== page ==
“BVL-GSK098 has a unique mode of action that essentially reverses existing resistance to Eto/Pto and potentiates its efficacy. This allows for lower, well-tolerated doses of Eto/Pto with similar or higher efficacy,” explained Dale. “This is the first example of a small molecule targeting bacterial transcriptional regulators in human clinical trials, a ground-breaking approach with the potential to create a paradigm shift in treatment options for AMR.”

Discovered and developed jointly by BioVersys, GSK and University of Lille, the clinical phase 1 program is funded by the EU Innovative Medicines Initiative. A phase 2a early bactericidal activity study is planned for 2022 with TASK, a clinical research institute and social enterprise in South Africa, and funded by the European and Developing Countries Clinical Trials Partnership.

BV200: disarming Staphylococcus aureus

Atopic dermatitis (AD) is a highly prevalent chronic inflammatory skin disease affecting 7–10% of the adult population and 25% of children aged <7 years. Staphylococcus aureus (S. aureus) commonly colonizes the lesions in patients with AD (60–100%), producing toxins that cause inflammatory flare ups and irreversible necrotic damage.

BV200, a small-molecule preclinical TRIC asset against S. aureus, inhibits the transcriptional regulator responsible for the expression of major S. aureus toxins and virulence factors without killing the bacteria (Fig. 2). “Topical BV200 has the potential to reduce or treat flares in patients with AD and helps to restore a healthy skin microbiome,” explained Sergio Lociuro, CSO. “BV200 can also be used as an adjuvant in superficial skin infections or administered systemically with an antibiotic in skin and lung infections to speed up treatment and protect tissues from the toxin-induced necrotizing effects during S. aureus infections.”

Fig. 2 | BV200 in action. BV200 acts upon the skin to treat Staphylococcus aureus-induced atopic dermatitis and skin infections, by blocking Staphylococcus aureus-toxin production.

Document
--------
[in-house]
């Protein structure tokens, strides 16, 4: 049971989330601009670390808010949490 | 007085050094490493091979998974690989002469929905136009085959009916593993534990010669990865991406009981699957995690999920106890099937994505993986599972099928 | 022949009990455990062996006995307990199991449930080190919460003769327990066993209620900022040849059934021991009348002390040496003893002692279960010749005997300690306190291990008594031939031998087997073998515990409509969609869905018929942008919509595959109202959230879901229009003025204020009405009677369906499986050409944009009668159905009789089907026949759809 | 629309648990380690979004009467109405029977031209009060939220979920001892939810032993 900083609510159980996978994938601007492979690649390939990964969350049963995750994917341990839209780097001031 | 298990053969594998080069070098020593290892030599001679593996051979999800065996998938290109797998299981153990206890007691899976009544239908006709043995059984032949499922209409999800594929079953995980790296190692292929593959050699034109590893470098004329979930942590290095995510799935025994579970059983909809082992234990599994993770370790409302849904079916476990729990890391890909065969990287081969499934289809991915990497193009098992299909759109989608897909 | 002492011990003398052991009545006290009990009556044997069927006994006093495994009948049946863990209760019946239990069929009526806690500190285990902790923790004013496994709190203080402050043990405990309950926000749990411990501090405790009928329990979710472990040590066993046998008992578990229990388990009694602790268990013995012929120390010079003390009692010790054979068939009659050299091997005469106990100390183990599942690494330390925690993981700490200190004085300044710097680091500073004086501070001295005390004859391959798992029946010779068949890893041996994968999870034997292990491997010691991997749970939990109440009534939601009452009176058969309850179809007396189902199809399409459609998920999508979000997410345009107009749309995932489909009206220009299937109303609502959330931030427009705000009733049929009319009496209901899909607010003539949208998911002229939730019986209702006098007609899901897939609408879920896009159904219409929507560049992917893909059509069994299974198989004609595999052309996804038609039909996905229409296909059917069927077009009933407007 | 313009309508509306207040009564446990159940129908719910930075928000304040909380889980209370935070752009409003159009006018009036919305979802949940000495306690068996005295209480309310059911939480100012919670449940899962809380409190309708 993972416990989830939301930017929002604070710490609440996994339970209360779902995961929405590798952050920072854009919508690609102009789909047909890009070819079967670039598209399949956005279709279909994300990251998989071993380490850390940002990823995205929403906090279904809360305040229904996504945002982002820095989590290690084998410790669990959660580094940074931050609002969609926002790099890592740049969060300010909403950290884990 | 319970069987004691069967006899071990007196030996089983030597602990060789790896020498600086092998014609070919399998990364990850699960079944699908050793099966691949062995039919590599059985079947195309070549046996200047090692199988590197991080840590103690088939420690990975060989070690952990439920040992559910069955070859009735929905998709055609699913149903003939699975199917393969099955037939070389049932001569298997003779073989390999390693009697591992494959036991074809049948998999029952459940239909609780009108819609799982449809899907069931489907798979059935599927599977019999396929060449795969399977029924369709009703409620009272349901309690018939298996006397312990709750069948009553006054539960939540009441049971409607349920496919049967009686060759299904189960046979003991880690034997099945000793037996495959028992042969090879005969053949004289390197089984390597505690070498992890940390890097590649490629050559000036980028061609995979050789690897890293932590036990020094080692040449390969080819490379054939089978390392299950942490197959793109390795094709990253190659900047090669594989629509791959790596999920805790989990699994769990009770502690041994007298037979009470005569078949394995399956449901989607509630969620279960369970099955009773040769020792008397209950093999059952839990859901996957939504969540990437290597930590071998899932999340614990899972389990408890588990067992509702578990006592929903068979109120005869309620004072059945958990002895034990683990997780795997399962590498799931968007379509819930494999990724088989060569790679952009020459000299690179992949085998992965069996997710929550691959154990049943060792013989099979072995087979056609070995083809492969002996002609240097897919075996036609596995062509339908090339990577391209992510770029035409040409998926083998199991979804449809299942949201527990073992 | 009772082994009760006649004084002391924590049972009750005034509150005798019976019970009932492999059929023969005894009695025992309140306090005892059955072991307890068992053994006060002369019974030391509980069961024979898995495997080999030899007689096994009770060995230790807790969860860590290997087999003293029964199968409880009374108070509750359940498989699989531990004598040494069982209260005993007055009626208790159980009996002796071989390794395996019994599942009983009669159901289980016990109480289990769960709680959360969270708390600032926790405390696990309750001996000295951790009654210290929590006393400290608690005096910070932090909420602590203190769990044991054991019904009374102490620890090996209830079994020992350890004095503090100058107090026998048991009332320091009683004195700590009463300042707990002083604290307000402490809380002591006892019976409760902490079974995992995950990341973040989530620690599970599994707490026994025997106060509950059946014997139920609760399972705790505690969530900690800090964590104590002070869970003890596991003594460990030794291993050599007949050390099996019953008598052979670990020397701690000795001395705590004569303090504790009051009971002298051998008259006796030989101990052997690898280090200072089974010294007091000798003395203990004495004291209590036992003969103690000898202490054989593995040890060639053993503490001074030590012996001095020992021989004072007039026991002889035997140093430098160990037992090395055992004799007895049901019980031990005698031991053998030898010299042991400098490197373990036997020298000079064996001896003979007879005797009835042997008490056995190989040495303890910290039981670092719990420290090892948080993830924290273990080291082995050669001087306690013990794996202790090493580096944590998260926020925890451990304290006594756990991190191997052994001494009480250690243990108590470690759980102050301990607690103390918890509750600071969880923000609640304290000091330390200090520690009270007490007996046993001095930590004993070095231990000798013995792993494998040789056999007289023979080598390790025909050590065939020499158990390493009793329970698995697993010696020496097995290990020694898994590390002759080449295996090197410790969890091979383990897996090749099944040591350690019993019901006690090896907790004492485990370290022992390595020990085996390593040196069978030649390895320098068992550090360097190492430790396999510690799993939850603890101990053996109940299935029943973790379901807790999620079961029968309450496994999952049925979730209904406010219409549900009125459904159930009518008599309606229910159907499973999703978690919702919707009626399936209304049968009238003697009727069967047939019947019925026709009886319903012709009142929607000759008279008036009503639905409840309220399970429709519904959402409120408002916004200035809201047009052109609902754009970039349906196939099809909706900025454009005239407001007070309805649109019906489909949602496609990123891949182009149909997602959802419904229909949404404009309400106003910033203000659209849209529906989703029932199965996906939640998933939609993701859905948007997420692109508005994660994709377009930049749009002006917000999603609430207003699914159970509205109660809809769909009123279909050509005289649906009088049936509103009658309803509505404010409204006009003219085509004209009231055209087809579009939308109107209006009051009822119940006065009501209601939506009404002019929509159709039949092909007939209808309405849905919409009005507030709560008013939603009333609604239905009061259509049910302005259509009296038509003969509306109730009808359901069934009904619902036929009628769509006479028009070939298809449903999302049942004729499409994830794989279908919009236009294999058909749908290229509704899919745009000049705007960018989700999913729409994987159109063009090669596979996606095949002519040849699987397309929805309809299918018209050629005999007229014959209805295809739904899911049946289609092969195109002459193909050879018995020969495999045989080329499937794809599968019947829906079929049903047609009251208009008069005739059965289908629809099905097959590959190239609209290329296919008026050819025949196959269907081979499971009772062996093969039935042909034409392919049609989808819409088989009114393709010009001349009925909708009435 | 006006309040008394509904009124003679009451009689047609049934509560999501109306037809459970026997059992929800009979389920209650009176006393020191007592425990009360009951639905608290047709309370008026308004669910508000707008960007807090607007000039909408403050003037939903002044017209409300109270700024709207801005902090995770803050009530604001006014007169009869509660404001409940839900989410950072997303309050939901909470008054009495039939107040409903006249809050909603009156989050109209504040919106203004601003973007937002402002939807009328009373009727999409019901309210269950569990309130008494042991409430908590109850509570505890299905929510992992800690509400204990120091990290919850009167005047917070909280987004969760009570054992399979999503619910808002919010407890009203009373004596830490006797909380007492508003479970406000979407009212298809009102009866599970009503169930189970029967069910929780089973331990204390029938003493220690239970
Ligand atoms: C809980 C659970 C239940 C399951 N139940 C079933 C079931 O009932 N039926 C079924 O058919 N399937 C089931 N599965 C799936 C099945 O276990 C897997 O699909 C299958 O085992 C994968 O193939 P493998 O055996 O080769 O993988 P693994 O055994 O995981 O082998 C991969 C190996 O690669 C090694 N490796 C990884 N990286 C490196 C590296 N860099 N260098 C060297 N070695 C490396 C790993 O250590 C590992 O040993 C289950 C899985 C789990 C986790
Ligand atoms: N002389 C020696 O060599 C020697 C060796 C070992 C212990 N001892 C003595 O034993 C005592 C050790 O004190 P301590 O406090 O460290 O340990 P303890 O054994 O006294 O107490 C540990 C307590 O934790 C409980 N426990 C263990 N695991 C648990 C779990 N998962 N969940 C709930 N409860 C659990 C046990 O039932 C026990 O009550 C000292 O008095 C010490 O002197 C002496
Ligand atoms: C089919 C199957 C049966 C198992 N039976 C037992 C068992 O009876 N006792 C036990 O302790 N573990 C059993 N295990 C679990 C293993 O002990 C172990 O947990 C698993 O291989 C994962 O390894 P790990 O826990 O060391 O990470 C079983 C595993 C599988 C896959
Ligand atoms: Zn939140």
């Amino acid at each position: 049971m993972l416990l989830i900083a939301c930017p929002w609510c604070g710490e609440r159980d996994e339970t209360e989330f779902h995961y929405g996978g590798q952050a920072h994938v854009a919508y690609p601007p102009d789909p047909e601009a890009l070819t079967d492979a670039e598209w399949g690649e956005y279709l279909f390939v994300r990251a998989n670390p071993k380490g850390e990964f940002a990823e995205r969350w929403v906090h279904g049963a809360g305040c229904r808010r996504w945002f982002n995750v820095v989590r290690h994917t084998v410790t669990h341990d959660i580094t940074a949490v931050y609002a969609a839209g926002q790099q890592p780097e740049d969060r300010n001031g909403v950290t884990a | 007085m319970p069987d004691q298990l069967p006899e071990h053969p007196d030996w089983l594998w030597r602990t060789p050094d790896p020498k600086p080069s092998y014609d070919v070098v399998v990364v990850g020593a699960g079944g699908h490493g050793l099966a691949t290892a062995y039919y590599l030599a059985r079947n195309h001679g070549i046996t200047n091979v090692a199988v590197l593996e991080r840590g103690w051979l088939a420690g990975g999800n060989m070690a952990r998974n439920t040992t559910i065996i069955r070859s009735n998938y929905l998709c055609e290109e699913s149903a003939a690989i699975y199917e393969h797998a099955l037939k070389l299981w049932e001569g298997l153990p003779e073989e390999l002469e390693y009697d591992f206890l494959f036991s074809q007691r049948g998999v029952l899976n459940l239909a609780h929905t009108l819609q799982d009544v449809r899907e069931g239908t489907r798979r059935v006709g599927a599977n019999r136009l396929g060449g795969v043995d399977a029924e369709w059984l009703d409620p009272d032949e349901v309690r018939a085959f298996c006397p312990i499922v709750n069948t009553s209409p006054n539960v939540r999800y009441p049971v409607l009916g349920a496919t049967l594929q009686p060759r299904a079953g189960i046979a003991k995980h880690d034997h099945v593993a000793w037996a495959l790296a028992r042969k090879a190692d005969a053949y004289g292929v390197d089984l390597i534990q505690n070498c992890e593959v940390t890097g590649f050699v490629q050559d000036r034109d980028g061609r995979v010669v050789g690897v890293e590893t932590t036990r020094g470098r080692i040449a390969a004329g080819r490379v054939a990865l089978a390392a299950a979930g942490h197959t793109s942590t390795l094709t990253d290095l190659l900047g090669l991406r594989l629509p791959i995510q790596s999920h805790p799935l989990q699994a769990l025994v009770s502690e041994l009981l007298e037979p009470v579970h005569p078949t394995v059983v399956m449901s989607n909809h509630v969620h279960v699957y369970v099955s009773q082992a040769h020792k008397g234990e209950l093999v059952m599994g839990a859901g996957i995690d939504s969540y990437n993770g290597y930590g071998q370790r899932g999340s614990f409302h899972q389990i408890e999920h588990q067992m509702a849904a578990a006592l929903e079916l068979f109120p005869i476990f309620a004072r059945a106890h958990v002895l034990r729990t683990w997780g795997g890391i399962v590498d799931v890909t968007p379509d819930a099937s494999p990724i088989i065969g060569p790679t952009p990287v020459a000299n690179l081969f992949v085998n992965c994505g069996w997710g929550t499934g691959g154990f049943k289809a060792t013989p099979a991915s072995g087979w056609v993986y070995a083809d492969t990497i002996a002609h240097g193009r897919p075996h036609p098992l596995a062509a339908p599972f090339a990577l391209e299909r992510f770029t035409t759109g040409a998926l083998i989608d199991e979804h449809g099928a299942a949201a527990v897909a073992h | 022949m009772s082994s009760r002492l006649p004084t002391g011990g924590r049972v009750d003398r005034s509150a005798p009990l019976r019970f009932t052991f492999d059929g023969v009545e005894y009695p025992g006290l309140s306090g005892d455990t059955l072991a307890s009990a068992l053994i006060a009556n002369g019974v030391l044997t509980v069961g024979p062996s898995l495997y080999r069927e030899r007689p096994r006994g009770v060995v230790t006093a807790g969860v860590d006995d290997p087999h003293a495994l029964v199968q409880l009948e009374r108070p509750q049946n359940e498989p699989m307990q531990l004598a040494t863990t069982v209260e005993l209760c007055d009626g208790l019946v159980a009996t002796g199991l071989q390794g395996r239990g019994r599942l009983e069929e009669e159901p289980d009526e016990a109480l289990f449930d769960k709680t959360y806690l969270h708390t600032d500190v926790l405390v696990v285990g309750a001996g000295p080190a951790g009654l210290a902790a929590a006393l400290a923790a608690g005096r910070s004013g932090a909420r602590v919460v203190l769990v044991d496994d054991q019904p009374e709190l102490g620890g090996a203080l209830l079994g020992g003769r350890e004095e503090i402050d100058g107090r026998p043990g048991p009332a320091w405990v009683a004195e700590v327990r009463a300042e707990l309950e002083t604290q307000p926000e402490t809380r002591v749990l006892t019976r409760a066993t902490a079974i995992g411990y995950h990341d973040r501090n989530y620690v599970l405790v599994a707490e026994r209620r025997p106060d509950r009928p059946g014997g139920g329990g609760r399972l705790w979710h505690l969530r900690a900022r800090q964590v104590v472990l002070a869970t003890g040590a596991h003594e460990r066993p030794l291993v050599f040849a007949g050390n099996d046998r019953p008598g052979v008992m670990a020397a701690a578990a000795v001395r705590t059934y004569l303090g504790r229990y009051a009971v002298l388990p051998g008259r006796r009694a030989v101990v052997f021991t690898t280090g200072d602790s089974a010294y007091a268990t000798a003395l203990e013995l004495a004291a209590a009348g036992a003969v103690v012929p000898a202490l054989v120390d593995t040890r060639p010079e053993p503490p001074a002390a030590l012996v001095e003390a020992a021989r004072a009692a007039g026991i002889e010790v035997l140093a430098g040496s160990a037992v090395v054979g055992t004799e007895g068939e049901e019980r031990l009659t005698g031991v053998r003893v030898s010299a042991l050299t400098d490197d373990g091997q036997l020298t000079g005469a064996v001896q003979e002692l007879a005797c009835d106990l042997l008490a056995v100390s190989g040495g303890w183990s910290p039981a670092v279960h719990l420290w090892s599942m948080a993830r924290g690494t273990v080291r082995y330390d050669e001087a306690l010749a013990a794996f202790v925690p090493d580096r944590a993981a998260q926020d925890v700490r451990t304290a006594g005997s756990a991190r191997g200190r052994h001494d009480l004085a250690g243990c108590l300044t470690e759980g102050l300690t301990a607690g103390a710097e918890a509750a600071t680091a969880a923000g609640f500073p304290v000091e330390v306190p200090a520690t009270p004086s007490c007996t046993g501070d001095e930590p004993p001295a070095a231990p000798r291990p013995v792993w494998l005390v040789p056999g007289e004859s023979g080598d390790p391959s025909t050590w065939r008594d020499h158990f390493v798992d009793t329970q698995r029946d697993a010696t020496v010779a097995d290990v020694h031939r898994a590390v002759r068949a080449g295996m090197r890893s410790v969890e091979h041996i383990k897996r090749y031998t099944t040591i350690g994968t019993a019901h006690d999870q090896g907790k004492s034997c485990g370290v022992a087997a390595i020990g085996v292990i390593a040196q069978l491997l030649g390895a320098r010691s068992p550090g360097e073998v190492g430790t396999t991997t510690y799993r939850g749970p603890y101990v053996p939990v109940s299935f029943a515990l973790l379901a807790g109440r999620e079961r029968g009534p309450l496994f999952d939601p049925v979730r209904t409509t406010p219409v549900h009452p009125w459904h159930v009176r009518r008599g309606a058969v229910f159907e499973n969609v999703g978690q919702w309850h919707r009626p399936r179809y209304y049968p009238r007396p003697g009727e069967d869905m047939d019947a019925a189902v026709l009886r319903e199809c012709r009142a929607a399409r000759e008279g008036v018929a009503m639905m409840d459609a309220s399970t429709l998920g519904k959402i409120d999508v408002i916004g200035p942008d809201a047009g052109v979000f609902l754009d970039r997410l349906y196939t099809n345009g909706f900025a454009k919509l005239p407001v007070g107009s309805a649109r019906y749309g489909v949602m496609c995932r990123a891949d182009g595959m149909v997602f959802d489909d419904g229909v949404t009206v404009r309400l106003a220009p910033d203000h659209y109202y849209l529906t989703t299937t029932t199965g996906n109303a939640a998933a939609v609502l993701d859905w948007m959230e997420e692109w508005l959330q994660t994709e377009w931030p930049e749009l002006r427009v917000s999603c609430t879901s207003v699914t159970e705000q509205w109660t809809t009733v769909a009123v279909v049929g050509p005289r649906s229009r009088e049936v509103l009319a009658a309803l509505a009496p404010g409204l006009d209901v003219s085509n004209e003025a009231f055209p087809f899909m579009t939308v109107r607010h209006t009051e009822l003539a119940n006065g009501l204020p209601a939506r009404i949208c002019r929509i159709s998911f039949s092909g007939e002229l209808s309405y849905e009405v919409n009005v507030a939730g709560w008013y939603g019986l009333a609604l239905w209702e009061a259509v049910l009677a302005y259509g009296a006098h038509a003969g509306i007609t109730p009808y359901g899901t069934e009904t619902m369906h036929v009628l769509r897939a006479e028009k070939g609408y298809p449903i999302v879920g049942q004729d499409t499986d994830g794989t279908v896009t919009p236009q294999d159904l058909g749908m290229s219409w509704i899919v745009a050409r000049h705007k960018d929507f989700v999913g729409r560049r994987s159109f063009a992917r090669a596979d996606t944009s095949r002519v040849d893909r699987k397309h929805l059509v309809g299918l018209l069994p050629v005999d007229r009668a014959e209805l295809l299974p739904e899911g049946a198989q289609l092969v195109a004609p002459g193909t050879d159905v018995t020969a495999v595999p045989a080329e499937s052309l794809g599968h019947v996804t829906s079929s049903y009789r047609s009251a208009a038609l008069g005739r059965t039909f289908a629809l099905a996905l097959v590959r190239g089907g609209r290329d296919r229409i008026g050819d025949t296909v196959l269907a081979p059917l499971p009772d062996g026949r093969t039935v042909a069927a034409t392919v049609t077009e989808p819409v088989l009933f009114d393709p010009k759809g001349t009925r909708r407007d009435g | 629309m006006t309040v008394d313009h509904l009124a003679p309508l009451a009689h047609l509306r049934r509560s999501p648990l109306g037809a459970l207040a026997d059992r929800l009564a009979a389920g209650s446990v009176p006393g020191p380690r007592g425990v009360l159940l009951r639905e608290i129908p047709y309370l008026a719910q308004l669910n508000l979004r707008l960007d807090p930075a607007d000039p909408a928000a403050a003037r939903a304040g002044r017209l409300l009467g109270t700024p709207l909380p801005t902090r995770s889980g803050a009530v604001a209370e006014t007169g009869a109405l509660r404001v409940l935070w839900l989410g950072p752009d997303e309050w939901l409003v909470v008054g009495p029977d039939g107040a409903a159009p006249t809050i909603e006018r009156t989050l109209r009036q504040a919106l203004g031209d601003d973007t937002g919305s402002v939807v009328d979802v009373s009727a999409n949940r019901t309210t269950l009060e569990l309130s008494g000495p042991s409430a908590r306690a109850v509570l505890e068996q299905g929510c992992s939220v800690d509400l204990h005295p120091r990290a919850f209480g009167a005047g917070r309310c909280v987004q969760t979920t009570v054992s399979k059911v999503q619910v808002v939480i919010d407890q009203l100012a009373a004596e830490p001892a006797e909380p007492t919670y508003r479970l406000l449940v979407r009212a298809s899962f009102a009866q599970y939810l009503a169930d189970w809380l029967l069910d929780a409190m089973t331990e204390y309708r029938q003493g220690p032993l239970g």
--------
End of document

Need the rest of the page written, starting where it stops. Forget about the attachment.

BV200 is in preclinical candidate selection for toxicology studies in AD and in lead optimization for skin infections and pneumonia. The BV200 development for pneumonia and severe S. aureus infections is supported by Combating Antibiotic-Resistant Bacteria Accelerator (CARB-X) funding.

BV300: a new class of broad-spectrum antibiotics

BV300 is a pyrrolocytosine, a novel class of broad-spectrum antibiotics acquired from Melinta Therapeutics and funded by CARB-X. BV300 targets a new and unexploited binding site of the bacterial ribosome and has demonstrated in vitro and in vivo activity against multidrug-resistant Gram-positive and Gram-negative bacteria. These include Enterococcus faecium, S. aureus, Klebsiella pneumoniae, A. baumannii, Pseudomonas aeruginosa, and Enterobacter species—the so-called ESKAPE pathogens, the leading cause of drug-resistant nosocomial infections.

“Novel classes of broad-spectrum antibiotics with demonstrated in vitro and in vivo activity against all ESKAPE clinical isolates are like rare gems,” said Lociuro. “If successfully developed, this will be the first new class of truly broad-spectrum antibiotics in decades.”

BioVersys has focused its lead optimization campaign for this highly promising compound class on pneumonia caused by extremely difficult-to-treat drug-resistant Gram-negative pathogens that are on the WHO and CDC priority list.

Partnering for progress

With a diverse portfolio of innovative, first-in-class and best-in-class assets designed to address the highest unmet medical needs of priority pathogens, BioVersys is well on its way to a leadership position in AMR. BioVersys also has a world-leading team of experts with extensive scientific and clinical experience in AMR, mixed with entrepreneurial thinking and a strong business sense.

Collaborations are an essential part of its operational philosophy, and BioVersys works with some of the world’s leading academic, industry and funding institutions to progress its pipeline. In addition, the company is looking for licensing and late-stage partners to co-develop and commercialize its pipeline products. “Our de-risked and diversified pipeline, a streamlined development and regulatory strategy, and the clear commercial positioning of our clinical assets make us the most compelling investment opportunity in the AMR space,” said CEO and co-founder Marc Gitzinger. “Investing in BioVersys is advancing the fight against AMR, improving patient outcomes and saving lives in fighting AMR using innovation, saving lives and improving patient outcomes.”